Finding a Genius
(Ed. note: This story appeared in Days with the Dads last December. Al Groncki, who was the contract supervisor at the McCoy Job Corps Center, read it and sent an e-mail saying the story essentially was correct, but some details were wrong. He was acquainted with the young man, and arranged his further education in Washington, DC. This version has the revisions Al suggested.)
I worked for nearly two years as public relations coordinator for the McCoy Job Corps Center located at Camp McCoy in western Wisconsin. In Job Corps, we had good kids, great kids, and some bad kids that may have been beyond redemption.
A few were brilliant. I carefully researched the background of one of these, and wrote a feature article about him that was printed in regional newspapers in Milwaukee and Minneapolis-St. Paul as well as local media, after they checked out the facts.
The 17-year-old Corpsman scored in the 99 percent level of the Stanford Achievement Tests. Math, science, language, history—name the subject, and he was outstanding. What made this amazing is that he never spent a single day in a school, nor was he home schooled in the usual sense.
Like many Job Corps enrollees (by the way, George Foreman was a Jobs Corps enrollee), our prodigy came from a troubled family. His parents both died when he was about 5 years old and he went to live with an aunt and uncle. A year or so later, his aunt died and he was left with the uncle. The uncle had been a teacher, but became a traveling salesman and sometime gambler. When the uncle went off to work or play, he dropped the boy off at a local library with some direction on what to read. However, the young man was pretty much on his own with freedom to explore all subject matter. He and the uncle discussed the day’s learning events most evenings.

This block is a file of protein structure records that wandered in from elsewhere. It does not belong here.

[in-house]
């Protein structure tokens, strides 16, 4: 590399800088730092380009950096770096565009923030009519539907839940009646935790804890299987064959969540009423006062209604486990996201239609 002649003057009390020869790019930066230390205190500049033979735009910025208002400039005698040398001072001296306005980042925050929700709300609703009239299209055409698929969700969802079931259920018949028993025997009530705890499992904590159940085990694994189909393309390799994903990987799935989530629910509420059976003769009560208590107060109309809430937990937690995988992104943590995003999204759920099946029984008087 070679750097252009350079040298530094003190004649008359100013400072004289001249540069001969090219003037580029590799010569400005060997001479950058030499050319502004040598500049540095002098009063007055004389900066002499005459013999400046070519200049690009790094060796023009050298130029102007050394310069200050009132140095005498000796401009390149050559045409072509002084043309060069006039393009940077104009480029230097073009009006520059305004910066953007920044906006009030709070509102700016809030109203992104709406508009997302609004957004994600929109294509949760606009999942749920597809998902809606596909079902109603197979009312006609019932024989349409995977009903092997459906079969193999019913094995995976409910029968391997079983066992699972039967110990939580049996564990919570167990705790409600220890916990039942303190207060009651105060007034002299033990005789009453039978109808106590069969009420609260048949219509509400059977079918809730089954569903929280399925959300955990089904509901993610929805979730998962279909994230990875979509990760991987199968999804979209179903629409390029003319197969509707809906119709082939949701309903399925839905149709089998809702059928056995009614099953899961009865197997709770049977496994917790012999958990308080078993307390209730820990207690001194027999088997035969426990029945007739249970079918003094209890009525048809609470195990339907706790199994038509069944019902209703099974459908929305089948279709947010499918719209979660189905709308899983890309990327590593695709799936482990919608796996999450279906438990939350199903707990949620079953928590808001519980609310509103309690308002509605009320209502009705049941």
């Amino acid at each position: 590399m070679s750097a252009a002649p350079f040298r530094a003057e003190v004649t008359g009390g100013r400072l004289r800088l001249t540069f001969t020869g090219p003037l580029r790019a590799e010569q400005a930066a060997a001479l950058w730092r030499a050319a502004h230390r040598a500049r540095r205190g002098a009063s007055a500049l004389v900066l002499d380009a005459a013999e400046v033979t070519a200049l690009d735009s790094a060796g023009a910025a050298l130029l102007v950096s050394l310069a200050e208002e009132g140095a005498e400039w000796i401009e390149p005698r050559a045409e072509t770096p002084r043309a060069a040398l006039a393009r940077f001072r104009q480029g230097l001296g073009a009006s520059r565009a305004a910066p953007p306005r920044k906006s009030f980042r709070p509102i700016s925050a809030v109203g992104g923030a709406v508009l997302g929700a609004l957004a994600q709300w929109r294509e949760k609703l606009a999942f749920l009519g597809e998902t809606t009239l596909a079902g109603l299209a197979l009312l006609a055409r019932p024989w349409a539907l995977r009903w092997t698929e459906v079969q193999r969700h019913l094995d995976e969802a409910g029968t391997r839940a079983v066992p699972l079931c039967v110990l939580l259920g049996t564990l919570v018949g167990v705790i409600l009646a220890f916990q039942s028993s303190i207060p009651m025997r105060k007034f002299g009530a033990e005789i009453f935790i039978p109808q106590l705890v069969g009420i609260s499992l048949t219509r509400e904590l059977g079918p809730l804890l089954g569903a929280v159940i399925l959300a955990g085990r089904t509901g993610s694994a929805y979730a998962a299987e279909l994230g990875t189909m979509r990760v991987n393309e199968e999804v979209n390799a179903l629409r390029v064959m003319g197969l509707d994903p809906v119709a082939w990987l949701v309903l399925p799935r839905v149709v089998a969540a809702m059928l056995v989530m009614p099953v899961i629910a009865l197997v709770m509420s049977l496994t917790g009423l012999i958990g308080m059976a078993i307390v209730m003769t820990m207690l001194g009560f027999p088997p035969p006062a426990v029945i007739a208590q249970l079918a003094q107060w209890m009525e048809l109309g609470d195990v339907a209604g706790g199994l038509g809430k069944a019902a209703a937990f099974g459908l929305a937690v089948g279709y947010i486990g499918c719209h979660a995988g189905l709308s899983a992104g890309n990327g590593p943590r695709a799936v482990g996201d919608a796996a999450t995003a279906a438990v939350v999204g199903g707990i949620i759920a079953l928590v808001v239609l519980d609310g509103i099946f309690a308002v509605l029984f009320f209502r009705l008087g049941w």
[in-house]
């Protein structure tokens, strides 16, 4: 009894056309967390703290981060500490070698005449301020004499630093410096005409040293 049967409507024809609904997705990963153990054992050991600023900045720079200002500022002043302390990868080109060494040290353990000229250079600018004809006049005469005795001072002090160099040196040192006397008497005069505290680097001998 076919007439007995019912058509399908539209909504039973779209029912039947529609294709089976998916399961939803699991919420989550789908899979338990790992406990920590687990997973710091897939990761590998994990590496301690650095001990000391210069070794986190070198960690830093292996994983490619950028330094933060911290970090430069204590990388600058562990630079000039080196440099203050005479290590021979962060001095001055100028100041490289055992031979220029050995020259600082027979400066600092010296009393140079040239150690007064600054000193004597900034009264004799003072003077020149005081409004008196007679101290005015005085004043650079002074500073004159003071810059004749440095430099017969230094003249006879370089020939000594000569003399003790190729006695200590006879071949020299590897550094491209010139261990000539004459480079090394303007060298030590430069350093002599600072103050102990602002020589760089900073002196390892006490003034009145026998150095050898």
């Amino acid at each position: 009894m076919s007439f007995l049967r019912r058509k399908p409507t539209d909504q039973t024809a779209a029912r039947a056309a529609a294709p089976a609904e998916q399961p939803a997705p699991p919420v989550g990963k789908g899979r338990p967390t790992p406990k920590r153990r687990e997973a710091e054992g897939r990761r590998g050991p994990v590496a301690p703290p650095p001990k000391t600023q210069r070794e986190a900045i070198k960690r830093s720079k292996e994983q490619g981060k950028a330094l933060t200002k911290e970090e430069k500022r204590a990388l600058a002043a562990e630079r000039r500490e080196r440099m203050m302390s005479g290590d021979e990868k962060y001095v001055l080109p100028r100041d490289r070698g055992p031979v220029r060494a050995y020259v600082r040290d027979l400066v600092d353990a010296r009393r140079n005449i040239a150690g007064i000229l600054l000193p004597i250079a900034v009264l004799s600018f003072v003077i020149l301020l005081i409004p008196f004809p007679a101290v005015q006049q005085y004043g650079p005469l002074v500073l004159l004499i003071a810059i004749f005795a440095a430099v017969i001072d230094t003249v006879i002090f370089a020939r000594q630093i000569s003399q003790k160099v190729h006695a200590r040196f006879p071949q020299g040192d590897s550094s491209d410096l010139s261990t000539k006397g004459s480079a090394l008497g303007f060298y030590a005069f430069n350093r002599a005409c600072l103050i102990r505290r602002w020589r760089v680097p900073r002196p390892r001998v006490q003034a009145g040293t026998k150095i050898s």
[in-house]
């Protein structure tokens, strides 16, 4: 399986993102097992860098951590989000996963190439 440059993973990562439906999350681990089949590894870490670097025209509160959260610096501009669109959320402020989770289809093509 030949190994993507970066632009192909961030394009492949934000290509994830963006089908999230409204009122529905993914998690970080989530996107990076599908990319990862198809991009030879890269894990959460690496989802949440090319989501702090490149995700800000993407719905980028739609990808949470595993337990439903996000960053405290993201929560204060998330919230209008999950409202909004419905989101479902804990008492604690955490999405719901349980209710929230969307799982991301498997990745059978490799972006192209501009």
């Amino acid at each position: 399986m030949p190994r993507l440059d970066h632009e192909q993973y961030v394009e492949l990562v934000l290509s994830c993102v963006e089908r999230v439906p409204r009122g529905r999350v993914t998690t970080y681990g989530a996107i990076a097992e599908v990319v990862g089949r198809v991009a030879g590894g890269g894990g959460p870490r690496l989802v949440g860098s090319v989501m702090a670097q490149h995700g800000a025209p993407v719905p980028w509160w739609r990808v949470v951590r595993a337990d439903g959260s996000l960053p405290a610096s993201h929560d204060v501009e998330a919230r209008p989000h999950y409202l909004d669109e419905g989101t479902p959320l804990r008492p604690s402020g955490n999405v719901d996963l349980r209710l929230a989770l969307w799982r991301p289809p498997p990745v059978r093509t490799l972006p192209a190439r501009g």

For unknown reasons, the boy and his uncle had a falling out. The lad was abandoned in Milwaukee. By chance, he went to Catholic Charities (I phoned people there while verifying the story). They initially put him to work as a janitor. The people in charge soon realized he had extreme intelligence, but no job skills or formal education, and suggested he enroll in Job Corps.
This guy was no nerd. He was a handsome lad, who starred as a pitcher for his dormitory softball team and also played on a basketball team at the Center.
He completed the six-week drafting course, one of the toughest the McCoy Center offered, in two weeks. At the time I learned about him, he had been awarded a high school equivalency certificate, and finished so many Job Corps courses that the counselors had run out of places to send him. He was placed in a center in Washington, DC, where especially talented Corpsmen could attend George Washington University. He intended to study medicine. I have no idea where he is now, but will wager that "Dr." precedes his name.